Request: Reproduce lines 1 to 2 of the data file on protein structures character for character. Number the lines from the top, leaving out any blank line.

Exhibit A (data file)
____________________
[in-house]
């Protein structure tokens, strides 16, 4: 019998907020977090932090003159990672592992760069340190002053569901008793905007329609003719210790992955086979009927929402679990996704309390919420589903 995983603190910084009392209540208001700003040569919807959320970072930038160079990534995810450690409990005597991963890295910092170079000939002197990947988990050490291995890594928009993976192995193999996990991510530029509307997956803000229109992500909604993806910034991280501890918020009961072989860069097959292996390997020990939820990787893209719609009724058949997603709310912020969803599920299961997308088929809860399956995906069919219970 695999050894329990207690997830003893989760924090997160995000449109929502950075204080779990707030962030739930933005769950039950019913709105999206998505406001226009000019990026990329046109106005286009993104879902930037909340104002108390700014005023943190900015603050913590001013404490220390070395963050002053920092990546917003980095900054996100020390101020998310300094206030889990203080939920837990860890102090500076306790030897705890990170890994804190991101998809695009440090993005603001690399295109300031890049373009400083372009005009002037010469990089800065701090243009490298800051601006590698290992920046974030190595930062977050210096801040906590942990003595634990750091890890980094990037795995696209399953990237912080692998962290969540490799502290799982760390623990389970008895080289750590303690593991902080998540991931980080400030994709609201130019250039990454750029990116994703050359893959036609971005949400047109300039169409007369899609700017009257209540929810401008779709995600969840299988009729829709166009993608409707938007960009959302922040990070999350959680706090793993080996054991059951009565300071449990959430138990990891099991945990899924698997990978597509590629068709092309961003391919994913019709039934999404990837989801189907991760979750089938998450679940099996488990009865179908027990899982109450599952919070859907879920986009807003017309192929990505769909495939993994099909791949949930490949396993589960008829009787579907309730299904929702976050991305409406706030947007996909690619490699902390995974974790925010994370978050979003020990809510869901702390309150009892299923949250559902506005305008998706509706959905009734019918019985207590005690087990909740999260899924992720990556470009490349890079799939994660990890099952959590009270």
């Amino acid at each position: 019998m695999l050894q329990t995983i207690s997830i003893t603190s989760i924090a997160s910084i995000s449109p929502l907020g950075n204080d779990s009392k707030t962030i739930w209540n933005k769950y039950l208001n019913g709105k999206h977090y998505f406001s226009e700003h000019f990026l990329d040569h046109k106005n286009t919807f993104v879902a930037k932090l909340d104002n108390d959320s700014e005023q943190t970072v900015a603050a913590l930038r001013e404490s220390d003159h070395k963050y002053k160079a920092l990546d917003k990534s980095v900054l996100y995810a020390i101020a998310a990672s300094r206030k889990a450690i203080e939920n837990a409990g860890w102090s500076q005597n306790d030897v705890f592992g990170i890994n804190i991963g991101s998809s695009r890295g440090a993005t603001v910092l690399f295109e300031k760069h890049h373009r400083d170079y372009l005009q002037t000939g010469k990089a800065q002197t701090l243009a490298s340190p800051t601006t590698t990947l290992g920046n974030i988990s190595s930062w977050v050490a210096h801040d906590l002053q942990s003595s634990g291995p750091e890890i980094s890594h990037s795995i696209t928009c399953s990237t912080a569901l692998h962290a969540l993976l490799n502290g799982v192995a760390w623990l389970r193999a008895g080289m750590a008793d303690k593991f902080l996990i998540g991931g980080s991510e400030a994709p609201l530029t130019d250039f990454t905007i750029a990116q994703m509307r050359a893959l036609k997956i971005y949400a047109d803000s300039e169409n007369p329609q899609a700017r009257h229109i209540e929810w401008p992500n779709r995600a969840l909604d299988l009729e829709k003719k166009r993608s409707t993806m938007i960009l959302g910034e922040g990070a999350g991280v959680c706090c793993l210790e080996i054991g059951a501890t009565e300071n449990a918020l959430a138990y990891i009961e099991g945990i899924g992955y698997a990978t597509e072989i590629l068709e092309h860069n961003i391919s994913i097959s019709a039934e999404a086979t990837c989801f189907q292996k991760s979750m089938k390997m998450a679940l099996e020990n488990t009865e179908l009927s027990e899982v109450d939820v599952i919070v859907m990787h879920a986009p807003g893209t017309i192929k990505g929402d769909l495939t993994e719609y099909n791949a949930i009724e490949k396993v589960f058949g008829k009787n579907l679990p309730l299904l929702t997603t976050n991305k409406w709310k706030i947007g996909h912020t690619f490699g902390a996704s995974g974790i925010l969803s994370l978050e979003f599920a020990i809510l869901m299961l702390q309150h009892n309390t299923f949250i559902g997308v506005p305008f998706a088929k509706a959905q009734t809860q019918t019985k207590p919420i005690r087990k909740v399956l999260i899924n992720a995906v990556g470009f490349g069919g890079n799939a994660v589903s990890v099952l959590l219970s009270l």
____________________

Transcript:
[in-house]
């Protein structure tokens, strides 16, 4: 019998907020977090932090003159990672592992760069340190002053569901008793905007329609003719210790992955086979009927929402679990996704309390919420589903 995983603190910084009392209540208001700003040569919807959320970072930038160079990534995810450690409990005597991963890295910092170079000939002197990947988990050490291995890594928009993976192995193999996990991510530029509307997956803000229109992500909604993806910034991280501890918020009961072989860069097959292996390997020990939820990787893209719609009724058949997603709310912020969803599920299961997308088929809860399956995906069919219970 695999050894329990207690997830003893989760924090997160995000449109929502950075204080779990707030962030739930933005769950039950019913709105999206998505406001226009000019990026990329046109106005286009993104879902930037909340104002108390700014005023943190900015603050913590001013404490220390070395963050002053920092990546917003980095900054996100020390101020998310300094206030889990203080939920837990860890102090500076306790030897705890990170890994804190991101998809695009440090993005603001690399295109300031890049373009400083372009005009002037010469990089800065701090243009490298800051601006590698290992920046974030190595930062977050210096801040906590942990003595634990750091890890980094990037795995696209399953990237912080692998962290969540490799502290799982760390623990389970008895080289750590303690593991902080998540991931980080400030994709609201130019250039990454750029990116994703050359893959036609971005949400047109300039169409007369899609700017009257209540929810401008779709995600969840299988009729829709166009993608409707938007960009959302922040990070999350959680706090793993080996054991059951009565300071449990959430138990990891099991945990899924698997990978597509590629068709092309961003391919994913019709039934999404990837989801189907991760979750089938998450679940099996488990009865179908027990899982109450599952919070859907879920986009807003017309192929990505769909495939993994099909791949949930490949396993589960008829009787579907309730299904929702976050991305409406706030947007996909690619490699902390995974974790925010994370978050979003020990809510869901702390309150009892299923949250559902506005305008998706509706959905009734019918019985207590005690087990909740999260899924992720990556470009490349890079799939994660990890099952959590009270």